A meaningful conversation
Updated: Feb 2
Musician: Nat Keen (guitar)
Songwriting is good for the soul and potentially also good for improving memory?. I am no near-scientist and this is simply my impression of things but, as Big J and I sat down together and sang through his songs without any prompting from his lyrics sheet I thought to myself, something interesting is happening here. When I began working with JR many months ago, his lack of ability to recall lyrics proved a challenge and appeared quite tiring for him. These days it's a very different story. I put this observation to him and his response was 'yeah, I get confused when words are written down but they're all there in my head!'. We sang through his three of his hits: ’Mother', 'Why Does Love Hurt So Much’? and the as-yet unreleased ‘Friends'. With his lyrics sheet lost, I instructed him, “Now you can concentrate on the performance element, eye contact with the audience and plenty of expressive arm movements!”
Next up, as promised I knocked on SR's door. Last week had been very special as she'd felt comfortable enough in her private space to express herself and convey how significant music was in her life. I'd promised to return and we spent a good while playing songs and talking about them. At one point I played a favourite of mine called 'Georgie' (an old Appalachian mountain song derived from a British Isles ballad). SR listened with intent, occasionally yelping and gasping as the sad tale weaved and ducked from hope to despair. She was so invested in the story that she even offered up an alternative ending to the traditional sad one in which the principle protagonist meets his end at the gallows. In SR's version, things are much rosier “I was actually hoping that they could get married instead”. After the song had finished I played some exploratory and textural guitar improvisation to which she began gazing out of the window, clearly deep in thought;
SR 'Sorry, I was a bit lost in that'
NK 'Me too, i like getting lost, did it make you think of anything?'
SR 'I thought of a sad woman'
I then visited JB and her partner Sadik who both made me feel very welcome as usual. As she drank her tea, we played songs and looked at lovely photos of her family. Along with Sadik's dedicated rehabilitation work with her, music seems to be helping JB to widen her vocabulary which is exciting to observe. Apart from this, her joy at hearing live music each week is written all over her face and reflected back to me as I play.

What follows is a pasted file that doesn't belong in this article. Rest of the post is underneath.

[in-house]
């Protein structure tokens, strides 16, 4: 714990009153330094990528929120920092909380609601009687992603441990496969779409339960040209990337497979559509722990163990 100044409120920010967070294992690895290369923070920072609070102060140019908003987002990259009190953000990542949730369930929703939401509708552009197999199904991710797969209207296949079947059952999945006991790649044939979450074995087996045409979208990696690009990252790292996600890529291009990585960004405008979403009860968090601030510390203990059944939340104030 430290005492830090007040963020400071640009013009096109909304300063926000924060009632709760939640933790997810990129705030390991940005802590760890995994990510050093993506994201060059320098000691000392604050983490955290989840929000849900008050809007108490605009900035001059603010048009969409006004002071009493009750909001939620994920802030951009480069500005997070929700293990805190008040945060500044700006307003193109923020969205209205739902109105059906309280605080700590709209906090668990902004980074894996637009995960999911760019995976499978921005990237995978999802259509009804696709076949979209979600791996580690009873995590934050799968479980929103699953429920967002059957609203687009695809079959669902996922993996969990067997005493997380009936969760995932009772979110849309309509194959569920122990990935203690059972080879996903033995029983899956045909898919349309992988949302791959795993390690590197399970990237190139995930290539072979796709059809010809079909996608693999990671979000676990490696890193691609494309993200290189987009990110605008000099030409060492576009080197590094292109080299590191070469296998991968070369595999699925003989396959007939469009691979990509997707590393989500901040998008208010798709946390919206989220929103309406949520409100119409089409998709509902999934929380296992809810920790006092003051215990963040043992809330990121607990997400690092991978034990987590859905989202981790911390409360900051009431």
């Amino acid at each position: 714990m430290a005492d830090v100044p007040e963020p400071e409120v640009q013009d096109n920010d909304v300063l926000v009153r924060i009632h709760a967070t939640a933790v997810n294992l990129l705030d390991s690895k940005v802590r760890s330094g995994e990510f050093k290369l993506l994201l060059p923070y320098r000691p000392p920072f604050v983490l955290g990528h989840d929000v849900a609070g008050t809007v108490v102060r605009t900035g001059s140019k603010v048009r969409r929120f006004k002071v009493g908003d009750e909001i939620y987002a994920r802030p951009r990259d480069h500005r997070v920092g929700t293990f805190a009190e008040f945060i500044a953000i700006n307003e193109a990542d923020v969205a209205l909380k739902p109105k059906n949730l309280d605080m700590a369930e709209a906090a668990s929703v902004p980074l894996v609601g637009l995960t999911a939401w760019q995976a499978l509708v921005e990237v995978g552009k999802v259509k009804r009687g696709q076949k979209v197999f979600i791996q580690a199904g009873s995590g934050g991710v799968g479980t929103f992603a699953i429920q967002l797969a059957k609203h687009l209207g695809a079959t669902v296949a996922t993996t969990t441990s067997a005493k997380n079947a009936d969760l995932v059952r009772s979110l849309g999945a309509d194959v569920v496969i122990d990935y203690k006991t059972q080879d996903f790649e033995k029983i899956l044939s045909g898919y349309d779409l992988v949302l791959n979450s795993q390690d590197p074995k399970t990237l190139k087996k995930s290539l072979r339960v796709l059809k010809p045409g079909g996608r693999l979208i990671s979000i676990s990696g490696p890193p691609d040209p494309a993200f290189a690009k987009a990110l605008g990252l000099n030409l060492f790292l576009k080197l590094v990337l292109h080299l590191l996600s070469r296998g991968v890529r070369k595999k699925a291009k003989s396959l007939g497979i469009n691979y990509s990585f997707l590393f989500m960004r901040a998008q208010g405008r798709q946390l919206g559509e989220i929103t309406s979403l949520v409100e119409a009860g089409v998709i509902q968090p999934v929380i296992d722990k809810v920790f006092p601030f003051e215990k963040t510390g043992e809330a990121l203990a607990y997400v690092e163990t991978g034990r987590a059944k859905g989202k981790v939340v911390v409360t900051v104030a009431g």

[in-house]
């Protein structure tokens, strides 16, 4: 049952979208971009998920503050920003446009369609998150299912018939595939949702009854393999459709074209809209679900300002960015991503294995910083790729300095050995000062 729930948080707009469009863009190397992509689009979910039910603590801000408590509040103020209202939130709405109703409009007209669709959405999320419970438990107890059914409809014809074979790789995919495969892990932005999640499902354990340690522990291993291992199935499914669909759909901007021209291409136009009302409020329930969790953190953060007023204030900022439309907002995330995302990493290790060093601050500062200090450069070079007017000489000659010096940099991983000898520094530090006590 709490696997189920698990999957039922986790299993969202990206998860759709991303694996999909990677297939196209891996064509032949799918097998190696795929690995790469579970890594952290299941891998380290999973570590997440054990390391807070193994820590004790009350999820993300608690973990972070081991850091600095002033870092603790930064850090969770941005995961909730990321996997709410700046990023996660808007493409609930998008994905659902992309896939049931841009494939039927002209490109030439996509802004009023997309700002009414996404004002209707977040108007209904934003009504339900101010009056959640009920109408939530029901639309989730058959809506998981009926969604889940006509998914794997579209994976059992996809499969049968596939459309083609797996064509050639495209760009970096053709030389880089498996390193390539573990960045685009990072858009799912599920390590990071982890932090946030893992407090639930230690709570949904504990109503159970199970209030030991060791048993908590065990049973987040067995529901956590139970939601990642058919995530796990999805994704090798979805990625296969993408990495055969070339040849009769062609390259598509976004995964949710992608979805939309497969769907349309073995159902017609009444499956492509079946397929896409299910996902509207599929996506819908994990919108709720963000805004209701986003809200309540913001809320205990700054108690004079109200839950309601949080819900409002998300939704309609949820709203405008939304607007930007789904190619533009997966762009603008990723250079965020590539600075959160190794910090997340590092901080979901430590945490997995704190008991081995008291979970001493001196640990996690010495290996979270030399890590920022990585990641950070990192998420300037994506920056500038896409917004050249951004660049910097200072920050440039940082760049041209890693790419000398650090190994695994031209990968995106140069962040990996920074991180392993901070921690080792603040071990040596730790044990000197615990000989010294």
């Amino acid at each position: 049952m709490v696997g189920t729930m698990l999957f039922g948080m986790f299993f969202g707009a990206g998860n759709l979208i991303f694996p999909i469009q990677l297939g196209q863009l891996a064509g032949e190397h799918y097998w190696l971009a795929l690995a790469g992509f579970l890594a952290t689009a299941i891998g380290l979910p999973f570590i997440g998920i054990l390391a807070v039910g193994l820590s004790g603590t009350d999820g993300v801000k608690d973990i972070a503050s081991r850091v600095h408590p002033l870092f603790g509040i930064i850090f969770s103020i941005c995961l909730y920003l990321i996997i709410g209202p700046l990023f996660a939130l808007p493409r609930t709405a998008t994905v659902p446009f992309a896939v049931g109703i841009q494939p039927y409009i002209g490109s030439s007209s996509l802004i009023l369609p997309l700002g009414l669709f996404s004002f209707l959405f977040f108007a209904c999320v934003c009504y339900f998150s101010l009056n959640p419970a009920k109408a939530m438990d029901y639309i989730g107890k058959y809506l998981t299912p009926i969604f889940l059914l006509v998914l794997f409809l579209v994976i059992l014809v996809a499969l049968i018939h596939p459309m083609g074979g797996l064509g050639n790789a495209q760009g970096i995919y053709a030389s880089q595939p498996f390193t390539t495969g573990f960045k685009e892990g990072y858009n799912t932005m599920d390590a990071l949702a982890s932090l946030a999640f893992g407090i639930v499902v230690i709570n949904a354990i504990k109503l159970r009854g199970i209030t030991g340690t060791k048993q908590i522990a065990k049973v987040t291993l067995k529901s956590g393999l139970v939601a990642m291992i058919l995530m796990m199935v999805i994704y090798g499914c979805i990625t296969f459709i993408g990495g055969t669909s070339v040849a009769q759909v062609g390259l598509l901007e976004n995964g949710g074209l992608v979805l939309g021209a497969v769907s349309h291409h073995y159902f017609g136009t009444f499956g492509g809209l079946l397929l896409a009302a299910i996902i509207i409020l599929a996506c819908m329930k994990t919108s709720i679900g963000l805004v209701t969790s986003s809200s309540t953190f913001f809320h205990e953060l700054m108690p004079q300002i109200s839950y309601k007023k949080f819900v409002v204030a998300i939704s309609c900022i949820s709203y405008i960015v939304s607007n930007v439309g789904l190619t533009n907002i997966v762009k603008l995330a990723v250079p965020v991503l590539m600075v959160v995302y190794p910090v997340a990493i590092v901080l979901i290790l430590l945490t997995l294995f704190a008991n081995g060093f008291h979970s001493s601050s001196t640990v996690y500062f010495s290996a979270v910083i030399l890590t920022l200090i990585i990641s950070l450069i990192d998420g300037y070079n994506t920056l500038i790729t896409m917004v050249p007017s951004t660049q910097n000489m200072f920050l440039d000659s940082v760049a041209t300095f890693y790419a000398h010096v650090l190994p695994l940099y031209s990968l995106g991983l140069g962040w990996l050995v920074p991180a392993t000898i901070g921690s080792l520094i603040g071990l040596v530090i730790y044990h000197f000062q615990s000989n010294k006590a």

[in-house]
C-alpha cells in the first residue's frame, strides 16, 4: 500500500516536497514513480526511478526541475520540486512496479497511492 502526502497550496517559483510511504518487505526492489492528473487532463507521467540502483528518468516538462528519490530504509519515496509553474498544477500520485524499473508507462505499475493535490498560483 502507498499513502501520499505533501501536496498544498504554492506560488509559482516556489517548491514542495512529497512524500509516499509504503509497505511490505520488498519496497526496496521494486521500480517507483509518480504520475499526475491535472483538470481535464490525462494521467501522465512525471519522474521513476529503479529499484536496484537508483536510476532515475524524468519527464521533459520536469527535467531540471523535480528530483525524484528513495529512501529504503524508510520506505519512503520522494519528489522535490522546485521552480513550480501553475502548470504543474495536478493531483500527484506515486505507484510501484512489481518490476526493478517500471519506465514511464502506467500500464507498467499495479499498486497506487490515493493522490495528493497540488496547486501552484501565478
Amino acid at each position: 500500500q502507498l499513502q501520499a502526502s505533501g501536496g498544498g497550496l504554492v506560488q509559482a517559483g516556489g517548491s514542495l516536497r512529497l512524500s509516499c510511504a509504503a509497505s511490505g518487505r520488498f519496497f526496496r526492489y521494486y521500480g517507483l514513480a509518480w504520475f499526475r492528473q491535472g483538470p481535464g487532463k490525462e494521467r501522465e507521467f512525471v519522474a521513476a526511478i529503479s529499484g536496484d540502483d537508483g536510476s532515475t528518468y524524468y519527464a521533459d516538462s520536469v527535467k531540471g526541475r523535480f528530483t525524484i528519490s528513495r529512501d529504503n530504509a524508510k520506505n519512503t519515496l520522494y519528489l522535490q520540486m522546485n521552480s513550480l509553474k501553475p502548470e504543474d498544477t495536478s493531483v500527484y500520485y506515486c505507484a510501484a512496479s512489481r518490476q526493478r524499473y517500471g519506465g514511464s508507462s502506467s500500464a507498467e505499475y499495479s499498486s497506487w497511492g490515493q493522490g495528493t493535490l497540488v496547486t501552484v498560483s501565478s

After playing for a few more residents, I made my way out but couldn't resist playing for KN. Instead of singing conventional songs, I began to follow the rhythms and textures of her vocalisations with my own voice, matching and extending her sounds whilst offering her new musical ideas to take us in new directions. She walked towards me and stood close and we began to improvise together for around ten minutes in what felt like a meaningful conversation.
Today I visited a new resident of Bridgeside Lodge, and one of note. P is a renowned educator, author and lover of music. I arrived at his door and peeked in to see a man in full relaxation mode (fast asleep in his chair!), my technique in these scenarios is to either let them enjoy slumbering and about turn down the corridor...... or, to gently strum some guitar chords from the corridor and see if ears are pricked. As I gradually increased my strums from very delicate to medium delicate, I observed the beginnings of a stirring inside the room, heavy eye lids being willed up and eventually a warm grin of recognition. This was my second session with P, last week we'd had fun getting to know each other, playing songs with me rabbiting on about various stories I'd hoped he might find interesting. This time I played a range of songs from Appalachian folk to Leonard Cohen to Dolly Parton's 'Jolene’ which P mouthed some of the lyrics to and generally appeared animated and engaged. We both agreed that we were drawn to melancholic music and devised a system in which he could tailor his musical experience slightly by me offering him one outstretched arm for reflective, melancholic music, and the other indicating a more upbeat uplifting direction. The session flew by and I look forward to our next one.